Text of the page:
Audience: Architects, application and smart contract developers

A gateway manages the network interactions on behalf of an application, allowing it to focus on business logic. Applications connect to a gateway and then all subsequent interactions are managed using that gateway’s configuration.

In this topic, we’re going to cover:


A Hyperledger Fabric network channel can constantly change. The peer, orderer and CA components, contributed by the different organizations in the network, will come and go. Reasons for this include increased or reduced business demand, and both planned and unplanned outages. A gateway relieves an application of this burden, allowing it to focus on the business problem it is trying to solve.

gateway.scenario A MagnetoCorp and DigiBank applications (issue and buy) delegate their respective network interactions to their gateways. Each gateway understands the network channel topology comprising the multiple peers and orderers of two organizations MagnetoCorp and DigiBank, leaving applications to focus on business logic. Peers can talk to each other both within and across organizations using the gossip protocol.

A gateway can be used by an application in two different ways:

  • Static: The gateway configuration is completely defined in a connection profile. All the peers, orderers and CAs available to an application are statically defined in the connection profile used to configure the gateway. For peers, this includes their role as an endorsing peer or event notification hub, for example. You can read more about these roles in the connection profile topic.

    The SDK will use this static topology, in conjunction with gateway connection options, to manage the transaction submission and notification processes. The connection profile must contain enough of the network topology to allow a gateway to interact with the network on behalf of the application; this includes the network channels, organizations, orderers, peers and their roles.

  • Dynamic: The gateway configuration is minimally defined in a connection profile. Typically, one or two peers from the application’s organization are specified, and they use service discovery to discover the available network topology. This includes peers, orderers, channels, instantiated smart contracts and their endorsement policies. (In production environments, a gateway configuration should specify at least two peers for availability.)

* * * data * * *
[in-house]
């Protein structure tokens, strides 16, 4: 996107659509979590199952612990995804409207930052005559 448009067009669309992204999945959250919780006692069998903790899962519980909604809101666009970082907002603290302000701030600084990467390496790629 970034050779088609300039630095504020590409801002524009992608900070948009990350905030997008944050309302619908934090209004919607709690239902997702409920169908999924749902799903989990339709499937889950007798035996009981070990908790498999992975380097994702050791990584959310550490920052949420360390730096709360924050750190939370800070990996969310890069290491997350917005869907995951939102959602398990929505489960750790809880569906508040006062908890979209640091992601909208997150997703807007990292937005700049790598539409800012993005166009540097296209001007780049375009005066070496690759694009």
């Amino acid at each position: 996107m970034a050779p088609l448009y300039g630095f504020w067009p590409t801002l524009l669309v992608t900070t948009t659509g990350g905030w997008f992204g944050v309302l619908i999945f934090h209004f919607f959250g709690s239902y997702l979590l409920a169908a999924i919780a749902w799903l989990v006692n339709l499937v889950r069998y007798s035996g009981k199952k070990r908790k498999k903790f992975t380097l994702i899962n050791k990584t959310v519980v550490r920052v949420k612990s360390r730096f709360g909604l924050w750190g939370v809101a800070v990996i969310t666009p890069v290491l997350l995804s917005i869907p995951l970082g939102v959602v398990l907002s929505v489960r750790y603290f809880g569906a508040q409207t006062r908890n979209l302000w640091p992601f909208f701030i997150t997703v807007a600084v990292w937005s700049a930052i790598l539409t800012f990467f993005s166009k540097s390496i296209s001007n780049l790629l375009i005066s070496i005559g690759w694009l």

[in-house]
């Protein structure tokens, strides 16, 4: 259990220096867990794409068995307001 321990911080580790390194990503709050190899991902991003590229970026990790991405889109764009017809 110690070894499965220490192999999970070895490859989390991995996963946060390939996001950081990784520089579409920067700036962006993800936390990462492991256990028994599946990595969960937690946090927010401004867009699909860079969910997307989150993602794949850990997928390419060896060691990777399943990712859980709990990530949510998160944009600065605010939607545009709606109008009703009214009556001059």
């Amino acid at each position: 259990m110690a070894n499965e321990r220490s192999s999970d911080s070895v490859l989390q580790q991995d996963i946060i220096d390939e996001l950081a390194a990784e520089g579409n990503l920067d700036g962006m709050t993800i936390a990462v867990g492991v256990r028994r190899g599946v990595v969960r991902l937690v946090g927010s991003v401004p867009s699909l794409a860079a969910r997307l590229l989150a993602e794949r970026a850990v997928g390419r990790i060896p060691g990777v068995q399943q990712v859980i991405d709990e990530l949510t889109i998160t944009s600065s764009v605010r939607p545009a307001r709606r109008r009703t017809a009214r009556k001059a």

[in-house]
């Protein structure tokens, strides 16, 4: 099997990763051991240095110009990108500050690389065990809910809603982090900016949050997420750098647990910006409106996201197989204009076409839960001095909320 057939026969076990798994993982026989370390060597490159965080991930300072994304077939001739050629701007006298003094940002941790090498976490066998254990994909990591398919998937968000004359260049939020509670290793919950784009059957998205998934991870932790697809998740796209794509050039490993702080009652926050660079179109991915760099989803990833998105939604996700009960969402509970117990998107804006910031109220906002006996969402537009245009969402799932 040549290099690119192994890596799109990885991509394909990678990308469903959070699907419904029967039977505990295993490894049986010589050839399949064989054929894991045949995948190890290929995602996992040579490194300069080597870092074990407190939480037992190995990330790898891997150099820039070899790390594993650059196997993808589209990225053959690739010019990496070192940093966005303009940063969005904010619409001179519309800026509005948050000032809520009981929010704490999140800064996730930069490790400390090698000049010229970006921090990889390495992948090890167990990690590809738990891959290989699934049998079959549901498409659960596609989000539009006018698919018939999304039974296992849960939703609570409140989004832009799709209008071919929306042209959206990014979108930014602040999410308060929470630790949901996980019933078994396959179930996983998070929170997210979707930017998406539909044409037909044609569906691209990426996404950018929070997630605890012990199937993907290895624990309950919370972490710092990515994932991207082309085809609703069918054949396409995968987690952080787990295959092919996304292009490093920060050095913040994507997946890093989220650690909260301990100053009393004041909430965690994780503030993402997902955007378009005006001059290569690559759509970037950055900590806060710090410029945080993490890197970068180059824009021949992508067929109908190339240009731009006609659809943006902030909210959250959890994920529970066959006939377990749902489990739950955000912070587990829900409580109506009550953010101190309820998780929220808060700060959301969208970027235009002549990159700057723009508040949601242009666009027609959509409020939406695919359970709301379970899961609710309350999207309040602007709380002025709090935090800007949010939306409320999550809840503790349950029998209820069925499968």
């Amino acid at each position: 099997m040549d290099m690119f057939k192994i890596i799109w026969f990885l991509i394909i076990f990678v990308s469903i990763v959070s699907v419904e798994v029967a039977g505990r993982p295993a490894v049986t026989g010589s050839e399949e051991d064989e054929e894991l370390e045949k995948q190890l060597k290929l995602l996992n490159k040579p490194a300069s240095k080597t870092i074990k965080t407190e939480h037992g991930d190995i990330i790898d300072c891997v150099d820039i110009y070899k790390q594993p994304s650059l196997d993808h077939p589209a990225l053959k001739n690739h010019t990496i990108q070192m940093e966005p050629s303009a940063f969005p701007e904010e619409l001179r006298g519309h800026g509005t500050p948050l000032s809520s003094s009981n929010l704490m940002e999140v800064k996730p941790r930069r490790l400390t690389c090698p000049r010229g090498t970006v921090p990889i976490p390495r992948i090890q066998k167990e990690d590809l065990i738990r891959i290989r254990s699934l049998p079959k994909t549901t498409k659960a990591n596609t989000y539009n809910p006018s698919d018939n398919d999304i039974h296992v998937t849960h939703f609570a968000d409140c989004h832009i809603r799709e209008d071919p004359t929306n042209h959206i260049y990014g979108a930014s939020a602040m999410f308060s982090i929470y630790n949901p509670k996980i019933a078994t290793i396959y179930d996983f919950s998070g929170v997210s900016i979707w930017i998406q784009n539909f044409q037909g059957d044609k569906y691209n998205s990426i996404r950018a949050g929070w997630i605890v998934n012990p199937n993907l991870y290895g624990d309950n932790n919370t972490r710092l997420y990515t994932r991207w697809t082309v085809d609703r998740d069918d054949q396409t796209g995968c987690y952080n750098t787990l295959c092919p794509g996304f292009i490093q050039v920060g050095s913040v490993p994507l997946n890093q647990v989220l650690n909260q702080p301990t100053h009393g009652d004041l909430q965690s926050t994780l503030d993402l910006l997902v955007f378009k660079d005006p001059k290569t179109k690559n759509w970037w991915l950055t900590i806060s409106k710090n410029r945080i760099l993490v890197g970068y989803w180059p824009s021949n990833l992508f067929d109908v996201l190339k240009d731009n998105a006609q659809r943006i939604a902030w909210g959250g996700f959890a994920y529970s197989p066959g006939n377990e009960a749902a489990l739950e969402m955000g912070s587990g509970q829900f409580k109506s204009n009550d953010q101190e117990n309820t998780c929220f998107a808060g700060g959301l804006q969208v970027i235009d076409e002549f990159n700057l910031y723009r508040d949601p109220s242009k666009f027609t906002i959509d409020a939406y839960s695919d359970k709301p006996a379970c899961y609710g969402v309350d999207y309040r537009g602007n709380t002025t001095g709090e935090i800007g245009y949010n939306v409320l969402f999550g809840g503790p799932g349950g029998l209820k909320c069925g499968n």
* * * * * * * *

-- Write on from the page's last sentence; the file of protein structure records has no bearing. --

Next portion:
The SDK will use all of the static and discovered topology information, in conjunction with gateway connection options, to manage the transaction submission and notification processes. As part of this, it will also intelligently use the discovered topology; for example, it will calculate the minimum required endorsing peers using the discovered endorsement policy for the smart contract.

You might ask yourself whether a static or dynamic gateway is better? The trade-off is between predictability and responsiveness. Static networks will always behave the same way, as they perceive the network as unchanging. In this sense they are predictable – they will always use the same peers and orderers if they are available. Dynamic networks are more responsive as they understand how the network changes – they can use newly added peers and orderers, which brings extra resilience and scalability, at potentially some cost in predictability. In general it’s fine to use dynamic networks, and indeed this the default mode for gateways.

Note that the same connection profile can be used statically or dynamically. Clearly, if a profile is going to be used statically, it needs to be comprehensive, whereas dynamic usage requires only sparse population.

Both styles of gateway are transparent to the application; the application program design does not change whether static or dynamic gateways are used. This also means that some applications may use service discovery, while others may not. In general using dynamic discovery means less definition and more intelligence by the SDK; it is the default.


When an application connects to a gateway, two options are provided. These are used in subsequent SDK processing:

  await gateway.connect(connectionProfile, connectionOptions);